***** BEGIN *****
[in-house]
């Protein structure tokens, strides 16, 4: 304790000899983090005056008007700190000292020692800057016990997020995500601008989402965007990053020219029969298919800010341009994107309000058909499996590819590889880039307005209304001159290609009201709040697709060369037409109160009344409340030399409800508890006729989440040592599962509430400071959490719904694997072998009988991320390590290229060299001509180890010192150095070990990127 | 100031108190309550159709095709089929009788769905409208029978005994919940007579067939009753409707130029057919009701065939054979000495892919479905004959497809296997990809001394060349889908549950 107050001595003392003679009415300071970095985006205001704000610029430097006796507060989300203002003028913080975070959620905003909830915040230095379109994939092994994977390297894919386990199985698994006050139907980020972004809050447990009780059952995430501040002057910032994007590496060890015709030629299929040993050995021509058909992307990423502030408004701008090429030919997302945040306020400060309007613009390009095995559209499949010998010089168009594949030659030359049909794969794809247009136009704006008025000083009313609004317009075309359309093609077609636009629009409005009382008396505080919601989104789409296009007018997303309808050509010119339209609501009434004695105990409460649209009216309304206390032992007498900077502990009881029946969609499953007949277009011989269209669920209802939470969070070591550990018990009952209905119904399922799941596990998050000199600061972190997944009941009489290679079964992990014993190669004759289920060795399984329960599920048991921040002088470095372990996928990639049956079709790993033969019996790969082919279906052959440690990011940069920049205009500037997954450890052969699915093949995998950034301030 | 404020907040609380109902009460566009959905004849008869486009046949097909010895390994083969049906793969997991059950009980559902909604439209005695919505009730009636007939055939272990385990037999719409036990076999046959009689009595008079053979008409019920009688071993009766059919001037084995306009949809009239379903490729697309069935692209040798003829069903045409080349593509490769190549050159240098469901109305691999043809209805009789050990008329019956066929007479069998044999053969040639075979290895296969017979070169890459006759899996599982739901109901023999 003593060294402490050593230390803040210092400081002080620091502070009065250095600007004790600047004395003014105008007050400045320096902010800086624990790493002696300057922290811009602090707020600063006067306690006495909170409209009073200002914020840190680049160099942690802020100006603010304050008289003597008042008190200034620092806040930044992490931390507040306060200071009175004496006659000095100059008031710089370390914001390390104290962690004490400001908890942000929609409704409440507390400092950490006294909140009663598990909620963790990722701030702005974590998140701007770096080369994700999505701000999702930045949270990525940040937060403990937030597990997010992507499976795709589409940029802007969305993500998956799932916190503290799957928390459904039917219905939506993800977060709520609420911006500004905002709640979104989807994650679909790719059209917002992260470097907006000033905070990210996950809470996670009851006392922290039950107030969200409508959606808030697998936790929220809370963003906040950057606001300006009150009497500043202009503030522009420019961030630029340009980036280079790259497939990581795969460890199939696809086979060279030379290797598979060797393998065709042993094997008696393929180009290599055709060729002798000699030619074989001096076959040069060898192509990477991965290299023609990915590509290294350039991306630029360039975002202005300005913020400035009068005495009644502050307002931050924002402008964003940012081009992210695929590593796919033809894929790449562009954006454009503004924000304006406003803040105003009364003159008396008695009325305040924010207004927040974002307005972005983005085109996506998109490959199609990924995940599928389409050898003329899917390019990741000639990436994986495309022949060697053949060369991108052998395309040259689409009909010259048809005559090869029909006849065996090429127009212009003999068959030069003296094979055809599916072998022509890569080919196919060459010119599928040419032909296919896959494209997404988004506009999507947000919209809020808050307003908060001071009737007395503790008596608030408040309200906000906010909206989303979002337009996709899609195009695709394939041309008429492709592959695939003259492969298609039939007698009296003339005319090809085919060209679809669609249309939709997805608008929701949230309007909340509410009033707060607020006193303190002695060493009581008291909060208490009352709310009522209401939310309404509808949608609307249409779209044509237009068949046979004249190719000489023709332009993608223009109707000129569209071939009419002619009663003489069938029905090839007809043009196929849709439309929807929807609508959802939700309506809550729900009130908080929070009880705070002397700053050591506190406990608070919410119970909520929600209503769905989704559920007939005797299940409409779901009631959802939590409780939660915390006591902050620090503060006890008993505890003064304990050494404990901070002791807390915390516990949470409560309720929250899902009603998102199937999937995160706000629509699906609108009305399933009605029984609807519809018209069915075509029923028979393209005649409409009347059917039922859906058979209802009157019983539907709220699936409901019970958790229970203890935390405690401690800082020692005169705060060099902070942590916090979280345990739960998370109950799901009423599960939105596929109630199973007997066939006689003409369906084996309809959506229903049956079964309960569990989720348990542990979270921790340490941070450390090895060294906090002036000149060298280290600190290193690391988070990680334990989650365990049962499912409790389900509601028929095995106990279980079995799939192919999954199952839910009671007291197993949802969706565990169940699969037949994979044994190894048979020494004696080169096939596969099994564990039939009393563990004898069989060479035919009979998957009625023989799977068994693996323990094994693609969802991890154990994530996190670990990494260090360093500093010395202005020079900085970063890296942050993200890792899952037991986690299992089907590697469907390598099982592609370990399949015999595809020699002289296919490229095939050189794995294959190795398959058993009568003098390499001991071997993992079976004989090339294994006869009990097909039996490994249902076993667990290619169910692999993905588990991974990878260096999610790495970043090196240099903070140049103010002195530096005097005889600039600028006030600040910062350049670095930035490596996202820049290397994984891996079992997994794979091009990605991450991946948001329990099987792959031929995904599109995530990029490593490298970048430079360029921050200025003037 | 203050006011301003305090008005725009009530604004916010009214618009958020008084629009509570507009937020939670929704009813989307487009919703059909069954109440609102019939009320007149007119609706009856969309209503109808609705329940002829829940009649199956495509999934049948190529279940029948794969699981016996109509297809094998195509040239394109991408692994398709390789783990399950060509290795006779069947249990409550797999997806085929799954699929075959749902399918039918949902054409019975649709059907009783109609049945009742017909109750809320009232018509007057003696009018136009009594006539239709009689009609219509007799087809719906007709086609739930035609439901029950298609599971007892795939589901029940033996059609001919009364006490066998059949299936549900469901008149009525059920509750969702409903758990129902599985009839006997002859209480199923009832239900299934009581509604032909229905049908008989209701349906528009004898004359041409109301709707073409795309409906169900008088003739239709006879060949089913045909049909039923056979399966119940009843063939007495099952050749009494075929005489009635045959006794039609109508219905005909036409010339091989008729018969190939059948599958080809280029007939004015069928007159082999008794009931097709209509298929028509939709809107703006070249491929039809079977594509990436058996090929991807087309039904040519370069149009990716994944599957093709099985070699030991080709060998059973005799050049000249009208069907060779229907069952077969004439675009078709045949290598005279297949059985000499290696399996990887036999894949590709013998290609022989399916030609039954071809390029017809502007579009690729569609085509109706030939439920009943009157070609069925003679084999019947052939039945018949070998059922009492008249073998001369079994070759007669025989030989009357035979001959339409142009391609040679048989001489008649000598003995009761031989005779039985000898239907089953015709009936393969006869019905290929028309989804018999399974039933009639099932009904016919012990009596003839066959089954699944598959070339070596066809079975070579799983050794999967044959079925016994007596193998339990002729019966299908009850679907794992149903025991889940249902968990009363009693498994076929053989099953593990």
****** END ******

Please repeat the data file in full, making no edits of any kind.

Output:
[in-house]
């Protein structure tokens, strides 16, 4: 304790000899983090005056008007700190000292020692800057016990997020995500601008989402965007990053020219029969298919800010341009994107309000058909499996590819590889880039307005209304001159290609009201709040697709060369037409109160009344409340030399409800508890006729989440040592599962509430400071959490719904694997072998009988991320390590290229060299001509180890010192150095070990990127 | 100031108190309550159709095709089929009788769905409208029978005994919940007579067939009753409707130029057919009701065939054979000495892919479905004959497809296997990809001394060349889908549950 107050001595003392003679009415300071970095985006205001704000610029430097006796507060989300203002003028913080975070959620905003909830915040230095379109994939092994994977390297894919386990199985698994006050139907980020972004809050447990009780059952995430501040002057910032994007590496060890015709030629299929040993050995021509058909992307990423502030408004701008090429030919997302945040306020400060309007613009390009095995559209499949010998010089168009594949030659030359049909794969794809247009136009704006008025000083009313609004317009075309359309093609077609636009629009409005009382008396505080919601989104789409296009007018997303309808050509010119339209609501009434004695105990409460649209009216309304206390032992007498900077502990009881029946969609499953007949277009011989269209669920209802939470969070070591550990018990009952209905119904399922799941596990998050000199600061972190997944009941009489290679079964992990014993190669004759289920060795399984329960599920048991921040002088470095372990996928990639049956079709790993033969019996790969082919279906052959440690990011940069920049205009500037997954450890052969699915093949995998950034301030 | 404020907040609380109902009460566009959905004849008869486009046949097909010895390994083969049906793969997991059950009980559902909604439209005695919505009730009636007939055939272990385990037999719409036990076999046959009689009595008079053979008409019920009688071993009766059919001037084995306009949809009239379903490729697309069935692209040798003829069903045409080349593509490769190549050159240098469901109305691999043809209805009789050990008329019956066929007479069998044999053969040639075979290895296969017979070169890459006759899996599982739901109901023999 003593060294402490050593230390803040210092400081002080620091502070009065250095600007004790600047004395003014105008007050400045320096902010800086624990790493002696300057922290811009602090707020600063006067306690006495909170409209009073200002914020840190680049160099942690802020100006603010304050008289003597008042008190200034620092806040930044992490931390507040306060200071009175004496006659000095100059008031710089370390914001390390104290962690004490400001908890942000929609409704409440507390400092950490006294909140009663598990909620963790990722701030702005974590998140701007770096080369994700999505701000999702930045949270990525940040937060403990937030597990997010992507499976795709589409940029802007969305993500998956799932916190503290799957928390459904039917219905939506993800977060709520609420911006500004905002709640979104989807994650679909790719059209917002992260470097907006000033905070990210996950809470996670009851006392922290039950107030969200409508959606808030697998936790929220809370963003906040950057606001300006009150009497500043202009503030522009420019961030630029340009980036280079790259497939990581795969460890199939696809086979060279030379290797598979060797393998065709042993094997008696393929180009290599055709060729002798000699030619074989001096076959040069060898192509990477991965290299023609990915590509290294350039991306630029360039975002202005300005913020400035009068005495009644502050307002931050924002402008964003940012081009992210695929590593796919033809894929790449562009954006454009503004924000304006406003803040105003009364003159008396008695009325305040924010207004927040974002307005972005983005085109996506998109490959199609990924995940599928389409050898003329899917390019990741000639990436994986495309022949060697053949060369991108052998395309040259689409009909010259048809005559090869029909006849065996090429127009212009003999068959030069003296094979055809599916072998022509890569080919196919060459010119599928040419032909296919896959494209997404988004506009999507947000919209809020808050307003908060001071009737007395503790008596608030408040309200906000906010909206989303979002337009996709899609195009695709394939041309008429492709592959695939003259492969298609039939007698009296003339005319090809085919060209679809669609249309939709997805608008929701949230309007909340509410009033707060607020006193303190002695060493009581008291909060208490009352709310009522209401939310309404509808949608609307249409779209044509237009068949046979004249190719000489023709332009993608223009109707000129569209071939009419002619009663003489069938029905090839007809043009196929849709439309929807929807609508959802939700309506809550729900009130908080929070009880705070002397700053050591506190406990608070919410119970909520929600209503769905989704559920007939005797299940409409779901009631959802939590409780939660915390006591902050620090503060006890008993505890003064304990050494404990901070002791807390915390516990949470409560309720929250899902009603998102199937999937995160706000629509699906609108009305399933009605029984609807519809018209069915075509029923028979393209005649409409009347059917039922859906058979209802009157019983539907709220699936409901019970958790229970203890935390405690401690800082020692005169705060060099902070942590916090979280345990739960998370109950799901009423599960939105596929109630199973007997066939006689003409369906084996309809959506229903049956079964309960569990989720348990542990979270921790340490941070450390090895060294906090002036000149060298280290600190290193690391988070990680334990989650365990049962499912409790389900509601028929095995106990279980079995799939192919999954199952839910009671007291197993949802969706565990169940699969037949994979044994190894048979020494004696080169096939596969099994564990039939009393563990004898069989060479035919009979998957009625023989799977068994693996323990094994693609969802991890154990994530996190670990990494260090360093500093010395202005020079900085970063890296942050993200890792899952037991986690299992089907590697469907390598099982592609370990399949015999595809020699002289296919490229095939050189794995294959190795398959058993009568003098390499001991071997993992079976004989090339294994006869009990097909039996490994249902076993667990290619169910692999993905588990991974990878260096999610790495970043090196240099903070140049103010002195530096005097005889600039600028006030600040910062350049670095930035490596996202820049290397994984891996079992997994794979091009990605991450991946948001329990099987792959031929995904599109995530990029490593490298970048430079360029921050200025003037 | 203050006011301003305090008005725009009530604004916010009214618009958020008084629009509570507009937020939670929704009813989307487009919703059909069954109440609102019939009320007149007119609706009856969309209503109808609705329940002829829940009649199956495509999934049948190529279940029948794969699981016996109509297809094998195509040239394109991408692994398709390789783990399950060509290795006779069947249990409550797999997806085929799954699929075959749902399918039918949902054409019975649709059907009783109609049945009742017909109750809320009232018509007057003696009018136009009594006539239709009689009609219509007799087809719906007709086609739930035609439901029950298609599971007892795939589901029940033996059609001919009364006490066998059949299936549900469901008149009525059920509750969702409903758990129902599985009839006997002859209480199923009832239900299934009581509604032909229905049908008989209701349906528009004898004359041409109301709707073409795309409906169900008088003739239709006879060949089913045909049909039923056979399966119940009843063939007495099952050749009494075929005489009635045959006794039609109508219905005909036409010339091989008729018969190939059948599958080809280029007939004015069928007159082999008794009931097709209509298929028509939709809107703006070249491929039809079977594509990436058996090929991807087309039904040519370069149009990716994944599957093709099985070699030991080709060998059973005799050049000249009208069907060779229907069952077969004439675009078709045949290598005279297949059985000499290696399996990887036999894949590709013998290609022989399916030609039954071809390029017809502007579009690729569609085509109706030939439920009943009157070609069925003679084999019947052939039945018949070998059922009492008249073998001369079994070759007669025989030989009357035979001959339409142009391609040679048989001489008649000598003995009761031989005779039985000898239907089953015709009936393969006869019905290929028309989804018999399974039933009639099932009904016919012990009596003839066959089954699944598959070339070596066809079975070579799983050794999967044959079925016994007596193998339990002729019966299908009850679907794992149903025991889940249902968990009363009693498994076929053989099953593990």